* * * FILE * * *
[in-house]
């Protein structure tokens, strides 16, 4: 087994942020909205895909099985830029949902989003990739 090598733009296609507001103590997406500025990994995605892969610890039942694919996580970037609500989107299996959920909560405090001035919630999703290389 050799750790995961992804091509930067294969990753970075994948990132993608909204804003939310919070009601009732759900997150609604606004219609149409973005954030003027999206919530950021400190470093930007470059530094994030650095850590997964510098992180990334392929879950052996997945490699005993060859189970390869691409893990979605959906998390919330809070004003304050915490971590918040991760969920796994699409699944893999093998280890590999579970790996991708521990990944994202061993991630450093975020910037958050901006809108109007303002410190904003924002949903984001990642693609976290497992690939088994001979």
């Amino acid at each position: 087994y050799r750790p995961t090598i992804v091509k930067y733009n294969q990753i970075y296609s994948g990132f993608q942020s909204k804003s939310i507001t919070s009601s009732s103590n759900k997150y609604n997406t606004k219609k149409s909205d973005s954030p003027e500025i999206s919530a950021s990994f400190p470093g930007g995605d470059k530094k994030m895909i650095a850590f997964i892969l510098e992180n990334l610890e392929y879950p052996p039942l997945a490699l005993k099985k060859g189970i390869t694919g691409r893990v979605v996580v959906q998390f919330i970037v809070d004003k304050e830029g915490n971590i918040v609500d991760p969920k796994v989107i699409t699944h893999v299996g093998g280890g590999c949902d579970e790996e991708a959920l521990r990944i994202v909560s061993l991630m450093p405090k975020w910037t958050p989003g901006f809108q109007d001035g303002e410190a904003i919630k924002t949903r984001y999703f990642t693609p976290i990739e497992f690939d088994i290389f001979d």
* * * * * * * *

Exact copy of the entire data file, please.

[in-house]
């Protein structure tokens, strides 16, 4: 087994942020909205895909099985830029949902989003990739 090598733009296609507001103590997406500025990994995605892969610890039942694919996580970037609500989107299996959920909560405090001035919630999703290389 050799750790995961992804091509930067294969990753970075994948990132993608909204804003939310919070009601009732759900997150609604606004219609149409973005954030003027999206919530950021400190470093930007470059530094994030650095850590997964510098992180990334392929879950052996997945490699005993060859189970390869691409893990979605959906998390919330809070004003304050915490971590918040991760969920796994699409699944893999093998280890590999579970790996991708521990990944994202061993991630450093975020910037958050901006809108109007303002410190904003924002949903984001990642693609976290497992690939088994001979």
């Amino acid at each position: 087994y050799r750790p995961t090598i992804v091509k930067y733009n294969q990753i970075y296609s994948g990132f993608q942020s909204k804003s939310i507001t919070s009601s009732s103590n759900k997150y609604n997406t606004k219609k149409s909205d973005s954030p003027e500025i999206s919530a950021s990994f400190p470093g930007g995605d470059k530094k994030m895909i650095a850590f997964i892969l510098e992180n990334l610890e392929y879950p052996p039942l997945a490699l005993k099985k060859g189970i390869t694919g691409r893990v979605v996580v959906q998390f919330i970037v809070d004003k304050e830029g915490n971590i918040v609500d991760p969920k796994v989107i699409t699944h893999v299996g093998g280890g590999c949902d579970e790996e991708a959920l521990r990944i994202v909560s061993l991630m450093p405090k975020w910037t958050p989003g901006f809108q109007d001035g303002e410190a904003i919630k924002t949903r984001y999703f990642t693609p976290i990739e497992f690939d088994i290389f001979d």